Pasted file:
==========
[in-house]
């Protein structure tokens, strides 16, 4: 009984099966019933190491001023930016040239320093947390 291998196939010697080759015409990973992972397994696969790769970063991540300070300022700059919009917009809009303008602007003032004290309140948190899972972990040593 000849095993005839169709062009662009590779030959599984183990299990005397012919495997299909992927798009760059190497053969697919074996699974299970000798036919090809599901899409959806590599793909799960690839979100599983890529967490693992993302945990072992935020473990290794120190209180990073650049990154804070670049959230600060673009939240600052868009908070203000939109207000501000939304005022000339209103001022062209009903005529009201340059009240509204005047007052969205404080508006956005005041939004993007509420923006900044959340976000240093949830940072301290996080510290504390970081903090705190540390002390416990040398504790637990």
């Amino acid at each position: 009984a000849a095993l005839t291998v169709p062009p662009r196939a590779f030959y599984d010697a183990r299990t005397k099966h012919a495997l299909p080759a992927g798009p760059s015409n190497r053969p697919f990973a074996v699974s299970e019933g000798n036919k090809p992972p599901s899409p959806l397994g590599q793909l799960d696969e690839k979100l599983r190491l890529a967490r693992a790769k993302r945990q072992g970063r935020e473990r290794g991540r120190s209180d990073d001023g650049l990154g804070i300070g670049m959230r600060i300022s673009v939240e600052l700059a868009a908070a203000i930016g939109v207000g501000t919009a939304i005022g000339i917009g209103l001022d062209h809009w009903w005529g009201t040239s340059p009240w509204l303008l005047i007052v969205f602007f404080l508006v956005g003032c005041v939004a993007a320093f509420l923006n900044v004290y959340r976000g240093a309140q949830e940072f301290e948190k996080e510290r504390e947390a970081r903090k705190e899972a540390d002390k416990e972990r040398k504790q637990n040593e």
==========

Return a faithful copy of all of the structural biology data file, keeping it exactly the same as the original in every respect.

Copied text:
[in-house]
């Protein structure tokens, strides 16, 4: 009984099966019933190491001023930016040239320093947390 291998196939010697080759015409990973992972397994696969790769970063991540300070300022700059919009917009809009303008602007003032004290309140948190899972972990040593 000849095993005839169709062009662009590779030959599984183990299990005397012919495997299909992927798009760059190497053969697919074996699974299970000798036919090809599901899409959806590599793909799960690839979100599983890529967490693992993302945990072992935020473990290794120190209180990073650049990154804070670049959230600060673009939240600052868009908070203000939109207000501000939304005022000339209103001022062209009903005529009201340059009240509204005047007052969205404080508006956005005041939004993007509420923006900044959340976000240093949830940072301290996080510290504390970081903090705190540390002390416990040398504790637990």
């Amino acid at each position: 009984a000849a095993l005839t291998v169709p062009p662009r196939a590779f030959y599984d010697a183990r299990t005397k099966h012919a495997l299909p080759a992927g798009p760059s015409n190497r053969p697919f990973a074996v699974s299970e019933g000798n036919k090809p992972p599901s899409p959806l397994g590599q793909l799960d696969e690839k979100l599983r190491l890529a967490r693992a790769k993302r945990q072992g970063r935020e473990r290794g991540r120190s209180d990073d001023g650049l990154g804070i300070g670049m959230r600060i300022s673009v939240e600052l700059a868009a908070a203000i930016g939109v207000g501000t919009a939304i005022g000339i917009g209103l001022d062209h809009w009903w005529g009201t040239s340059p009240w509204l303008l005047i007052v969205f602007f404080l508006v956005g003032c005041v939004a993007a320093f509420l923006n900044v004290y959340r976000g240093a309140q949830e940072f301290e948190k996080e510290r504390e947390a970081r903090k705190e899972a540390d002390k416990e972990r040398k504790q637990n040593e």